Jan 10, 2018

high speed train to bring people to Jerusalem on Pesach

Minster of Transportation Yisrael Katz has announced that the new high speed train between Tel Aviv and Jerusalem will begin to operate right before Pesach, in 3 months - specifically March 30, 2018 - Erev Pesach.

According to Katz, the first 3 months transportation on the new line will be free when using a rav kav card. The route is 28 minutes between the two cities. The train will fly at a speed of 160kmph, which is almost as fast as the average driver on the highways of Israel when there is no traffic.

Initially the route will be between the train station next to Binyanei Hauma in Jerusalem and the Hagana train station in Tel Aviv. There will be two trains per hour on this route (to start). I don't know if that is two trains in each direction per hour or two trains total, one in each direction.

The second stage will add a second train track and will increase the number of trains to 3 per hour - every 20 minutes a train will leave Jerusalem to Tel Aviv, and vice versa - with the possibility of increasing the routes to 6 per hour when necessary.

The interesting part is Katz's promotion in the announcement, saying that by Pesach we will enable all the people of Israel to ascend in the masses to Jerusalem via the high speed train from Tel Aviv. We are connecting and strengthening the capital, Jerusalem, and connecting to the history of Jerusalem.

I say interesting because Katz did not speak about connecting Jerusalem to the central region, making it easier for people to get to work or tourism. He did not talk about other benefits of the train bringing people to work in Jerusalem, possibly creating more expansion of business, more tourism, other financial benefits to the country or to those specific cities. He spoke about bringing people to Jerusalem, helping them connect to Jerusalem and the history. He spoke about them coming to Jerusalem to visit on Pesach and be a part of the holiday in Jerusalem.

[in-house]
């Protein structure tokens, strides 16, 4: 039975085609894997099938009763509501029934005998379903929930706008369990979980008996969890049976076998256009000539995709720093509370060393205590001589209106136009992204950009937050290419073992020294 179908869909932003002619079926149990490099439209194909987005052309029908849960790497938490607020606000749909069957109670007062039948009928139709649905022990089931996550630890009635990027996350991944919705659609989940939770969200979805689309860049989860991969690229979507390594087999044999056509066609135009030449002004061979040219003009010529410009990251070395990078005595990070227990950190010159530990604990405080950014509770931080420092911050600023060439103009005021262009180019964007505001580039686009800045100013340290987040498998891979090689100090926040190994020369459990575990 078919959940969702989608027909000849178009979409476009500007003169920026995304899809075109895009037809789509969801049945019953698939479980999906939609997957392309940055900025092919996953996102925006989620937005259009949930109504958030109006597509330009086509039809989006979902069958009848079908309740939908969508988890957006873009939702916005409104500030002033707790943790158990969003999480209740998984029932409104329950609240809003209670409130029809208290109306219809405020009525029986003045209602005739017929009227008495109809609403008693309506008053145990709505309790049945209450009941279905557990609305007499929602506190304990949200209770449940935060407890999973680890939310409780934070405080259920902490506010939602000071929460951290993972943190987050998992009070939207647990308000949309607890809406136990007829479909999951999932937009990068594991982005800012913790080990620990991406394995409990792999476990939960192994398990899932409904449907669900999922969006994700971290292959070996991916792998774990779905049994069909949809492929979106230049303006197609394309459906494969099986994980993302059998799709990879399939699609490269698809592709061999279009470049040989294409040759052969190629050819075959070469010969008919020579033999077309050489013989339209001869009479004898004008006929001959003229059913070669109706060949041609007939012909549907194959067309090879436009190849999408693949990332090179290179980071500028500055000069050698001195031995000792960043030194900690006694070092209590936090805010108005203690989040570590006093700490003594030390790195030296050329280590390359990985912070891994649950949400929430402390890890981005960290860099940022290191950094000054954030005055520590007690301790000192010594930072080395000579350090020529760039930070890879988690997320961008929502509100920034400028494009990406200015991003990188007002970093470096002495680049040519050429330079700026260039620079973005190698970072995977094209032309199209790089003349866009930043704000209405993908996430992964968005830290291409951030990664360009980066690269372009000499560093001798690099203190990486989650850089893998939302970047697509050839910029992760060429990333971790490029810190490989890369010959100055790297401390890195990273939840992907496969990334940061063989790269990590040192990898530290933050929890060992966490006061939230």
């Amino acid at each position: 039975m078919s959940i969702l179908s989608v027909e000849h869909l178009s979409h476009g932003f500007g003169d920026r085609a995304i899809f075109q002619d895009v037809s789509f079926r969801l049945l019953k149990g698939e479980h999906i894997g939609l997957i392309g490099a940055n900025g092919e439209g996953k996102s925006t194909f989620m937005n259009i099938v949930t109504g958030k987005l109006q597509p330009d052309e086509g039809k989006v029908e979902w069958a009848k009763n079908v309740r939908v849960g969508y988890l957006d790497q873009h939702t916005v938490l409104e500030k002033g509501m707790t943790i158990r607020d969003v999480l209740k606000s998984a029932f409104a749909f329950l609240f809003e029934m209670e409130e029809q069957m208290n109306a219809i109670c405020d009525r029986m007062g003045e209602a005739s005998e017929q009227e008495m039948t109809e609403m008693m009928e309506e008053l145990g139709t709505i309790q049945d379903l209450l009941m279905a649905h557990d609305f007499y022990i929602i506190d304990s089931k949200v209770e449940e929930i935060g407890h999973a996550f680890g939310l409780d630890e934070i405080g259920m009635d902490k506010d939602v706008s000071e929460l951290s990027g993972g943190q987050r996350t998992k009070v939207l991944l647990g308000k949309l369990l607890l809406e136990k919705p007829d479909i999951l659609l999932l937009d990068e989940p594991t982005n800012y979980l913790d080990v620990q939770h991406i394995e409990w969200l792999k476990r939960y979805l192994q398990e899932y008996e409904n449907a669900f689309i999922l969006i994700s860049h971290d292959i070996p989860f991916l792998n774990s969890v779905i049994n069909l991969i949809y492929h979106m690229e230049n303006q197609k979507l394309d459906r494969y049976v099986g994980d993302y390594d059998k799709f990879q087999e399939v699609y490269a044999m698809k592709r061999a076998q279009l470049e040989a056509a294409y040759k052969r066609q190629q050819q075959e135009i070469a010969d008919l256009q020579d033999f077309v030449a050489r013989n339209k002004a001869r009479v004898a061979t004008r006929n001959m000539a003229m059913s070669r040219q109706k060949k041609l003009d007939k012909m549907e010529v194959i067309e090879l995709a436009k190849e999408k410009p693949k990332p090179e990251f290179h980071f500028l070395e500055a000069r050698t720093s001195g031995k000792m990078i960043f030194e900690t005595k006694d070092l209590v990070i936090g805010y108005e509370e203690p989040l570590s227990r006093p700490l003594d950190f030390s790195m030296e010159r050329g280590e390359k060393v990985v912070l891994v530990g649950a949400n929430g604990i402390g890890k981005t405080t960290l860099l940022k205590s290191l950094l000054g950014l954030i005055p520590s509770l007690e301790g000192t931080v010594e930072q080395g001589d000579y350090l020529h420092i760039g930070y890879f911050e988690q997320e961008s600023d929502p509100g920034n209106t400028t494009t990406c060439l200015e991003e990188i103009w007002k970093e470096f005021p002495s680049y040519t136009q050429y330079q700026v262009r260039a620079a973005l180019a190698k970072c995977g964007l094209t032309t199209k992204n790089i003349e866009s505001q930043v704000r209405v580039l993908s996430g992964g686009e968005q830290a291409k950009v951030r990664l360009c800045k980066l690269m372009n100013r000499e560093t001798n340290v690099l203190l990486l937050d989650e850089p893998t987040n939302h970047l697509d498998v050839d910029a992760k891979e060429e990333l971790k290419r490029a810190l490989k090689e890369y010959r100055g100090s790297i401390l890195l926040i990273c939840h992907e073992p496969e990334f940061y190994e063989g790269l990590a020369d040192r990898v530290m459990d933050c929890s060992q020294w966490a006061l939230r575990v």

There are a lot of benefits to the new train. Katz focused on the most Jewish of them.












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3 comments:

  1. Rafi. You question what 2 trains an hour means... It is obviously 1 each way every 30 minutes, as your article goes on to say that stage 2 of the project will be a second track allowing traffic in both directions simultaneously

    ReplyDelete
  2. I thought about the implication of the 3 trains, but shouldn't it increase to 4, not 3?

    ReplyDelete
  3. If you think 160kph is almost the average speed of Israeli drivers, I never want to be in a car with you behind the wheel.

    When I used to drive to TA, there would be stretches where I'd be comfortably doing 140 and passing vehicles on my right. 160 is insane.

    ReplyDelete

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